Ink Review: Iroshizuku Take-Sumi

IroshizukuTake-sumi InkReviewMost, if not all, of the inks in Pilot’s Iroshizuku line are priced at $25 dollars. This brand typically receives good reviews, and is considered some of the highest quality ink out there. Before I shelled out that kind of dough, I thought it best to purchase a sample and see if they’re really all that and a bag of chips.

This review will examine the qualities of Take-sumi (Bamboo Charcoal).


Flow: Good

Take-sumi flows pretty well, with no sudden skips or ink explosions. When I leave the nib uncovered for a few minutes, the nib takes just a few seconds and scribbles to start up again. It’s not as bad as some of the other inks I’ve tried.

Shading: Low

I was surprised about the shading of this ink. Most dark inks don’t shade at all, but Take-sumi shades from a medium gray to a dark black. It’s interesting.

Feathering: None-Low

Take-sumi only seems to feather on cheap, thin paper. In a cheap notebook, this ink doesn’t feather. Which is a good thing.

Lubrication: Excellent

This ink makes my Safari’s nib quite smooth. It is very consistent, and it writes like butter.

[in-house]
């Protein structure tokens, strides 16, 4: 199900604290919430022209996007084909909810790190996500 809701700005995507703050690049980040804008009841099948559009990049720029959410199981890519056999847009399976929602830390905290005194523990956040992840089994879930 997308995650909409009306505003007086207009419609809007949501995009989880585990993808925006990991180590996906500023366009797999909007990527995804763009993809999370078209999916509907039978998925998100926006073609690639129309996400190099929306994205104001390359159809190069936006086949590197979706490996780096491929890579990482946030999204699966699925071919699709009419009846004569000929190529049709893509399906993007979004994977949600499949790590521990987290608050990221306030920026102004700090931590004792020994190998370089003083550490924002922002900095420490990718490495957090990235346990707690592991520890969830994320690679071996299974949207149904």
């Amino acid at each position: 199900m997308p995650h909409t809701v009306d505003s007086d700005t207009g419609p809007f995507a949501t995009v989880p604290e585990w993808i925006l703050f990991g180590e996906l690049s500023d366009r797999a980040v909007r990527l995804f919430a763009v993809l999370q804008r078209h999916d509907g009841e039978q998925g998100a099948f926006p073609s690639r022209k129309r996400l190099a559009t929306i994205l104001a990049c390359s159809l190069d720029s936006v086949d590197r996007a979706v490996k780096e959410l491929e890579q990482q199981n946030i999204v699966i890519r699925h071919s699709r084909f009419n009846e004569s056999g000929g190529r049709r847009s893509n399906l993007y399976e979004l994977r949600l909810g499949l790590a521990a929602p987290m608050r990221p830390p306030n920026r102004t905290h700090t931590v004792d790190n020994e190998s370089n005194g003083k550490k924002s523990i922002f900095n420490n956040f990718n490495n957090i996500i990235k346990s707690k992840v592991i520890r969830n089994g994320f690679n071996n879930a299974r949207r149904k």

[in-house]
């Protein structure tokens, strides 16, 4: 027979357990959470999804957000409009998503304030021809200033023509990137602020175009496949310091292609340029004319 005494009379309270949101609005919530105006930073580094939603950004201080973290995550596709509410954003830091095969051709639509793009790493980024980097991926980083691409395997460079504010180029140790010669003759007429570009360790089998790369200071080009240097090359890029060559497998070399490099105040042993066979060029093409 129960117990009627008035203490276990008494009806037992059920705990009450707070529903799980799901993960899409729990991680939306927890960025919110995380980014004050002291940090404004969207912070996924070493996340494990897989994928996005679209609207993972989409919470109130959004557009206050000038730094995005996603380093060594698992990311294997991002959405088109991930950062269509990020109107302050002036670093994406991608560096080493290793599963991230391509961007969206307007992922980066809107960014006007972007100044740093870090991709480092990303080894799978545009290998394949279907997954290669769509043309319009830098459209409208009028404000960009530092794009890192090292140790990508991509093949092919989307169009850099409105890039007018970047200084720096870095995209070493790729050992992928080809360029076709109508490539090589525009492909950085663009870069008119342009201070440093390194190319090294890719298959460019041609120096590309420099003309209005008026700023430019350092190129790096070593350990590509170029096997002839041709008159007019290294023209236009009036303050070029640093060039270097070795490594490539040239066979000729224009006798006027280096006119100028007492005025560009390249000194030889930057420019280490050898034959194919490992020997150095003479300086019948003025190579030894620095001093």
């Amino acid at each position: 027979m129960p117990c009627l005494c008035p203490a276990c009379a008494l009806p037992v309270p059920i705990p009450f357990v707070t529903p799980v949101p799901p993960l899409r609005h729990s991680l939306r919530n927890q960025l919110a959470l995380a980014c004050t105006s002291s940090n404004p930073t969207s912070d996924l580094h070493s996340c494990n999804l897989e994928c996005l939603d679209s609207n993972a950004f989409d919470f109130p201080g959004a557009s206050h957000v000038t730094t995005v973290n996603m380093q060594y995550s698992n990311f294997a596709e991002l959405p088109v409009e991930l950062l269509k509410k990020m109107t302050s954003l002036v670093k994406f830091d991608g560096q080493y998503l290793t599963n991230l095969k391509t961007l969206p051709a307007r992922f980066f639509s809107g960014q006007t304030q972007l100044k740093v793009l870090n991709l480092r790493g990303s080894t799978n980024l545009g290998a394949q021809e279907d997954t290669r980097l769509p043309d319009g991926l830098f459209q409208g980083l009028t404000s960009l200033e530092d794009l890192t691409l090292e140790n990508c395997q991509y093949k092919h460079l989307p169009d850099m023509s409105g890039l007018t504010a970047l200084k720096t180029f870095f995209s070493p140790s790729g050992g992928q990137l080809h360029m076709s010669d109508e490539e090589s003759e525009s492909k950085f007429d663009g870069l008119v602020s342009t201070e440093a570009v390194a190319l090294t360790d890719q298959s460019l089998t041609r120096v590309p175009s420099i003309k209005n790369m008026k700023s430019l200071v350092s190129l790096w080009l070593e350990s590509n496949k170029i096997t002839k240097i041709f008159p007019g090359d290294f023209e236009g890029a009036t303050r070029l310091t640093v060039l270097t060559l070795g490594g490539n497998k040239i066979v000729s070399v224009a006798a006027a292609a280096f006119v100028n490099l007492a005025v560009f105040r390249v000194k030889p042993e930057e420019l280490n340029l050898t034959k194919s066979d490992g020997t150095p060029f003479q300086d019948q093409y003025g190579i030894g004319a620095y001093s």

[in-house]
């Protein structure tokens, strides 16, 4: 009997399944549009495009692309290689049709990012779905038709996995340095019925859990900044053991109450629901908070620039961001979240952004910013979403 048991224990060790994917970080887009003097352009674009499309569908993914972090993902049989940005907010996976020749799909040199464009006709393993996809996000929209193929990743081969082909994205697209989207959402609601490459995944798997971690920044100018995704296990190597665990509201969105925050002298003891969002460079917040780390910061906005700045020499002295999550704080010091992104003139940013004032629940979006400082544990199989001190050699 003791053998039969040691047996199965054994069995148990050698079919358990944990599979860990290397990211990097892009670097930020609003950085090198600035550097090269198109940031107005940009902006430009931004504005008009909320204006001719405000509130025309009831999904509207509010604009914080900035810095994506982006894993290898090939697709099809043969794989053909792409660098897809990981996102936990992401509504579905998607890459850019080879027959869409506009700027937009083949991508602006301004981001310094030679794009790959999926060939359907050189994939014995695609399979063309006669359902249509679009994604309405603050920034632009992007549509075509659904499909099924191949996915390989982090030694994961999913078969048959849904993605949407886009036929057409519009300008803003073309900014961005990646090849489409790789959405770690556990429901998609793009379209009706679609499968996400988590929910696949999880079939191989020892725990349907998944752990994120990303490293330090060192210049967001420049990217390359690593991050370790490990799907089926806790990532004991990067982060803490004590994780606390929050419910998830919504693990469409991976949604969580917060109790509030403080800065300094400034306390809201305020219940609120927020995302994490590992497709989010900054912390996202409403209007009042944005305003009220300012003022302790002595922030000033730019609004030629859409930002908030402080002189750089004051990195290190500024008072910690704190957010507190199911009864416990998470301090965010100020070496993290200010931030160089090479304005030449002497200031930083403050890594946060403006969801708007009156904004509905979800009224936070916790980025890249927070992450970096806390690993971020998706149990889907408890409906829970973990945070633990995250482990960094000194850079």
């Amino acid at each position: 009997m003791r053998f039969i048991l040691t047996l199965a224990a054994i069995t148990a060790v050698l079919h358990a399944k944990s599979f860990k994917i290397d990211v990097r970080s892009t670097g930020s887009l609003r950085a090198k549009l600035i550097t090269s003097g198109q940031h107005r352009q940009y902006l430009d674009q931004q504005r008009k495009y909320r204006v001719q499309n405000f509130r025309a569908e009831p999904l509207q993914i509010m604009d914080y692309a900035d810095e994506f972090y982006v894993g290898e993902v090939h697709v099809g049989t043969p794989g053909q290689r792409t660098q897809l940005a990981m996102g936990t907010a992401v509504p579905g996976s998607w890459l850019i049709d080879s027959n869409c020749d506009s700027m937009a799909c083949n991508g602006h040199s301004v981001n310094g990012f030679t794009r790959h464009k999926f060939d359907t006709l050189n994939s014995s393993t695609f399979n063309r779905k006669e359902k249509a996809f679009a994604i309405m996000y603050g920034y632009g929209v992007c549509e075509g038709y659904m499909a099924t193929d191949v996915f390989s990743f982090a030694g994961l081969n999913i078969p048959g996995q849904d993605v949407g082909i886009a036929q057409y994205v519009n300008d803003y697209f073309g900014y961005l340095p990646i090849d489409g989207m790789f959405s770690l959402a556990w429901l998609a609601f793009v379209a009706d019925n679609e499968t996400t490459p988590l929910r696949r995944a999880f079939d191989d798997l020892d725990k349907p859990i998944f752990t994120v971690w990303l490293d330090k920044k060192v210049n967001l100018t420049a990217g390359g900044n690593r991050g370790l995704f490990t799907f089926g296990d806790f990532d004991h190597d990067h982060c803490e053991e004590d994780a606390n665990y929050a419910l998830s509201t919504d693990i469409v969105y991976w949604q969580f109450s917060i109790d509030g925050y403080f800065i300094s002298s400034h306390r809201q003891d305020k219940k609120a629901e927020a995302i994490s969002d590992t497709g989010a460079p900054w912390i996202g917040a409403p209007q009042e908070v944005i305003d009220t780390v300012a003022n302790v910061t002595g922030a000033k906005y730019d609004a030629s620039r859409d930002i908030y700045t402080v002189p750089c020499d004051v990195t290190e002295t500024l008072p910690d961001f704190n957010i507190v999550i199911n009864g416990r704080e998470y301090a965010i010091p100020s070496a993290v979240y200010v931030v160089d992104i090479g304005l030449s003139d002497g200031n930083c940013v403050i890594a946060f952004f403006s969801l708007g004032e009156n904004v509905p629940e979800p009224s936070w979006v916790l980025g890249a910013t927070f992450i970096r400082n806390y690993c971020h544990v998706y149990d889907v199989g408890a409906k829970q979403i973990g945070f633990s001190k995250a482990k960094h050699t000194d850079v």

Saturation: High

Like most Iroshizuku inks, Take-sumi is highly saturated.

Show-through: Low-Medium

Due to this ink’s highly saturated nature, it’s bound to show-through on cheap or thin papers.

Bleed-through: Low

Only on really thin paper did Take-sumi bleed through.


Here’s an example of some cursive writing on thin paper. You can see how much this ink feathers.

Iroshizuku Take-sumi ink feathering

Here’s another example of some cursive writing. This time, I used cheap notebook paper.

IroshizukuTake-sumi WritingSample_Cursive

Here’s the same sample of cursive writing, only in a closer close-up. Can you see any shading?Close-up Take-sumi cursive writing sample


Iroshizuku’s Take-sumi isn’t the blackest of black inks, but it’s one of the best. It’s not my favorite, but it’s still a good black ink. Because it’s so expensive, if you want a really black ink — I’d choose another brand. If you don’t mind the color, by all means, buy this ink. But, I must repeat my warning to artists. Like my past Iroshizuku experiences, this ink is not waterproof. Period. End of story. (Unless you’re trying to bleach it out of your pants. Then it’s waterproof.)

However, I recommend that you try this ink. Maybe you’ll like it better than I do. Like I said before, it’s not my favorite black ink, but it’s not all bad.


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